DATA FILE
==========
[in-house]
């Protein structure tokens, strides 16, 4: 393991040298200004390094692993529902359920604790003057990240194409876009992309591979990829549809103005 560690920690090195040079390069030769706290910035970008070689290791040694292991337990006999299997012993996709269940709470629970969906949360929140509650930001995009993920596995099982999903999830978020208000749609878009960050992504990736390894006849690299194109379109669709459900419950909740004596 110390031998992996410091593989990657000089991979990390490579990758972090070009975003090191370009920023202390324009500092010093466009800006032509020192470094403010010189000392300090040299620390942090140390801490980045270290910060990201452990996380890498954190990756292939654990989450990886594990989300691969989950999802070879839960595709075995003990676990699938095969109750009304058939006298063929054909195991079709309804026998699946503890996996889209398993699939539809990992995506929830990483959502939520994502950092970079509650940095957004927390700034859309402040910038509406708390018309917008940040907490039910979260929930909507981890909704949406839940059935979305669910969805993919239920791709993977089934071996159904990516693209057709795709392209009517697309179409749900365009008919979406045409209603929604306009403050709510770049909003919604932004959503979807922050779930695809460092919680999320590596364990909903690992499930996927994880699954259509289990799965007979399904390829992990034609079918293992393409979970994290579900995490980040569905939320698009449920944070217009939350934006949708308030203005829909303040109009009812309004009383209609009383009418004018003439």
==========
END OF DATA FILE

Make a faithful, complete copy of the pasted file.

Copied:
[in-house]
């Protein structure tokens, strides 16, 4: 393991040298200004390094692993529902359920604790003057990240194409876009992309591979990829549809103005 560690920690090195040079390069030769706290910035970008070689290791040694292991337990006999299997012993996709269940709470629970969906949360929140509650930001995009993920596995099982999903999830978020208000749609878009960050992504990736390894006849690299194109379109669709459900419950909740004596 110390031998992996410091593989990657000089991979990390490579990758972090070009975003090191370009920023202390324009500092010093466009800006032509020192470094403010010189000392300090040299620390942090140390801490980045270290910060990201452990996380890498954190990756292939654990989450990886594990989300691969989950999802070879839960595709075995003990676990699938095969109750009304058939006298063929054909195991079709309804026998699946503890996996889209398993699939539809990992995506929830990483959502939520994502950092970079509650940095957004927390700034859309402040910038509406708390018309917008940040907490039910979260929930909507981890909704949406839940059935979305669910969805993919239920791709993977089934071996159904990516693209057709795709392209009517697309179409749900365009008919979406045409209603929604306009403050709510770049909003919604932004959503979807922050779930695809460092919680999320590596364990909903690992499930996927994880699954259509289990799965007979399904390829992990034609079918293992393409979970994290579900995490980040569905939320698009449920944070217009939350934006949708308030203005829909303040109009009812309004009383209609009383009418004018003439």